In light of the story that appeared in the media this week relating to a student being placed in a ‘cage’ to manage their behaviour this is an interesting post.
More and more is expected from teachers when confronted with students who provide specific challenges. Last week at my school I walked past a room where a number of ‘official’ looking people were standing around a table going through numerous documents. When I asked a colleague what was happening in there they mentioned something about individual learning profiles for the students looked after by our Learning Support team.
As I walked off I wondered how much time the support staff (consisting of two people) were given outside their normal timetable load to plan and construct these individual learning plans for at least twenty supported students across the school.
While I fully support the idea of these individual learning plans it is just another example of the complexity of the modern school and the increasing demands on a teacher’s time outside normal school hours.
Schools not that long ago had a clear idea of what they were doing and where they were going. Most of us knew what was required and could go about the business of teaching confident that what we were doing was preparing the students for life beyond the classroom.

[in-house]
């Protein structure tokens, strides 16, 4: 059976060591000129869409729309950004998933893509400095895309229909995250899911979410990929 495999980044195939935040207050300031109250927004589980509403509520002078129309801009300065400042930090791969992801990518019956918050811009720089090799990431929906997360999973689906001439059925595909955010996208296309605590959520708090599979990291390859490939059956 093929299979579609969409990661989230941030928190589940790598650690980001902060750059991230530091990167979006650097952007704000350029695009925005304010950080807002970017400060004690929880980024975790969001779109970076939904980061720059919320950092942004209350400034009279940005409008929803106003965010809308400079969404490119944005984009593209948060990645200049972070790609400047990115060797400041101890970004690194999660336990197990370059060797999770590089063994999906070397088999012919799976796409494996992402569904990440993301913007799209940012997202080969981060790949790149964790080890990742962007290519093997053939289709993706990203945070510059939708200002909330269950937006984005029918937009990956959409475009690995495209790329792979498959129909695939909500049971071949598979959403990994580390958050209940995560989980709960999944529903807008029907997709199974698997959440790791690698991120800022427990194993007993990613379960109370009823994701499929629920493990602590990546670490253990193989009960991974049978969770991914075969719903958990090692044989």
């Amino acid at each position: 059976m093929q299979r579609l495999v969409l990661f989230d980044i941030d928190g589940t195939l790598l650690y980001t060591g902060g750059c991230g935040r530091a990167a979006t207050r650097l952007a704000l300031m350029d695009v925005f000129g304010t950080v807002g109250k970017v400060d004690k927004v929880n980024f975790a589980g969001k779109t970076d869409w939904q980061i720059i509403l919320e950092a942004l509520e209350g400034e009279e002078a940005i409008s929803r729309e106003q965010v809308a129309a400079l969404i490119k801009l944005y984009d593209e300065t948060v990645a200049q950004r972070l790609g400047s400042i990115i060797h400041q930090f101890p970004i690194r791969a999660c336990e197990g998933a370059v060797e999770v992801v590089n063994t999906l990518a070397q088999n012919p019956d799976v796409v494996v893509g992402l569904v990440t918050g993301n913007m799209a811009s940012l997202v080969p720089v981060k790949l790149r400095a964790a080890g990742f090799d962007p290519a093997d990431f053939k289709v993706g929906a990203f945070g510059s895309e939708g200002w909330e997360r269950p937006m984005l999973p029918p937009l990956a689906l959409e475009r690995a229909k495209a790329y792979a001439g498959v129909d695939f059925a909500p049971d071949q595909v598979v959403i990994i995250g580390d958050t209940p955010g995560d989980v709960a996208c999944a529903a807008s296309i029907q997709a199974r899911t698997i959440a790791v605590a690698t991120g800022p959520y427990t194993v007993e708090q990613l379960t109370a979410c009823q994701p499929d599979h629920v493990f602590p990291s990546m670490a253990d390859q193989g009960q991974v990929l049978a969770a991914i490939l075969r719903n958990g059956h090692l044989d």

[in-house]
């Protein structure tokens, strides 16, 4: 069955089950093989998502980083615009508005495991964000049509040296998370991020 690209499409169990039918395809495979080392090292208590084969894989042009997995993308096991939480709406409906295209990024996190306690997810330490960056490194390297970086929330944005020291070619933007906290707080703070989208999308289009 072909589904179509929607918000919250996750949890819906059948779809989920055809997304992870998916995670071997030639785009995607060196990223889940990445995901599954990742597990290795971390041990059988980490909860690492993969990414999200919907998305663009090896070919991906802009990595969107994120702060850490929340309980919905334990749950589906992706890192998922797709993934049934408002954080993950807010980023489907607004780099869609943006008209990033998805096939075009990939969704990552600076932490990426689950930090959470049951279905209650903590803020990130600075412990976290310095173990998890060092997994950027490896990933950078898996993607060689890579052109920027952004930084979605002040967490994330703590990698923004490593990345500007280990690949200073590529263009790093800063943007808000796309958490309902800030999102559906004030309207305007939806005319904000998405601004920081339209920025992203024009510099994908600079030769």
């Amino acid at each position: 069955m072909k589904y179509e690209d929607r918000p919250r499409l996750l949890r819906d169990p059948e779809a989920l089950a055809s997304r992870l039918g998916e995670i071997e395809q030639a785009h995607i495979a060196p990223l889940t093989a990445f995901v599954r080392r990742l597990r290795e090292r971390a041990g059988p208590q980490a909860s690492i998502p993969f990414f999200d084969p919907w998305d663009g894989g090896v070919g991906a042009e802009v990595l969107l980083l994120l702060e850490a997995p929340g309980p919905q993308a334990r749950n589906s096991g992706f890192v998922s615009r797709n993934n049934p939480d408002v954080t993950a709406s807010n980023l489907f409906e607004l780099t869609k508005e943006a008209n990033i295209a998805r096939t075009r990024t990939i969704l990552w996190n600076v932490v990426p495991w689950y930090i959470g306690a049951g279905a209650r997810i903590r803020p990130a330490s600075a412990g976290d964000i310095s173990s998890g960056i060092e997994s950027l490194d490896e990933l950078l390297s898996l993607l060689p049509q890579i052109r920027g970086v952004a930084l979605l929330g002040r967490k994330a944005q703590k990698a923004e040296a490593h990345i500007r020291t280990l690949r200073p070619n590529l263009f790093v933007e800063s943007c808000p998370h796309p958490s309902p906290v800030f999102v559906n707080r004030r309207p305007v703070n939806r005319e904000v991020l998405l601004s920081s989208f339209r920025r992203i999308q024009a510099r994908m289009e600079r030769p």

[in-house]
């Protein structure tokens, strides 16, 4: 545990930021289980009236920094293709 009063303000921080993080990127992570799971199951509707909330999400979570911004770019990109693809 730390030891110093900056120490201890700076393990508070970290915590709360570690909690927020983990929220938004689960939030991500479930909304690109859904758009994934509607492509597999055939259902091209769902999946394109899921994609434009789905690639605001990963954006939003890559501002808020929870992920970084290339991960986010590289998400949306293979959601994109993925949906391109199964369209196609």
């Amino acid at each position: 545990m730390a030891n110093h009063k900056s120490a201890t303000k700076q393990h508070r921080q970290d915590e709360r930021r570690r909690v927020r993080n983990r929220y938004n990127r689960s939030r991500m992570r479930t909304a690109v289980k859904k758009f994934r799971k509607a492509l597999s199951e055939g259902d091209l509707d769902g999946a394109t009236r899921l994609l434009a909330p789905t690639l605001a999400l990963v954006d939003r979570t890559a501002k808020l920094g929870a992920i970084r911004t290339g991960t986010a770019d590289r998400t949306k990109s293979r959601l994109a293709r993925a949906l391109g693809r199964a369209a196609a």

How things have changed in the last ten years!
Schools are no longer the stable institutions they once were. Change has come so quickly that the traditional structures that once underpinned the fabric of schools are being eroded.
Students are no longer prepared to accept a curriculum that seems irrelevant. Teachers are struggling to engage students as they ‘surf the net’ looking for something to pass the time until they move to their next class. Youtube and gaming help ease the boredom of classes.
The traditional relationship between teachers and students is disappearing. The teacher as an ‘authority figure who has all the knowledge’ is still there but the ‘teacher as a facilitator’ is the popular term most use now. Many teachers are struggling with this concept. For most teaching is about control and giving up even a little of that control can be very difficult.
The vision or direction a school was heading in was fairly clear in days gone by. Maintain high standards in student behaviour, uniform, academic results etc., were easy to monitor and easy to enforce. Teachers had a curriculum to follow, students worked from texts, books were written in, homework was done and tests marked. Very simple and easy for all to follow. I am sure there are many school leaders who long for a return to those days!
To be a leader in today’s schools requires so many different skills and areas of expertise that it is near impossible for one person to be able to do the job effectively. It requires a group of experts in different fields who can work effectively as a team to drive the school in one direction.
If you look at the most effective schools you will find a cohesive leadership team blessed with people who are highly skilled in one or more areas that relate to school life. They work well together and inspire and nurture all members of the school community. They filter out the rubbish and focus on what they know to be relevant for their people.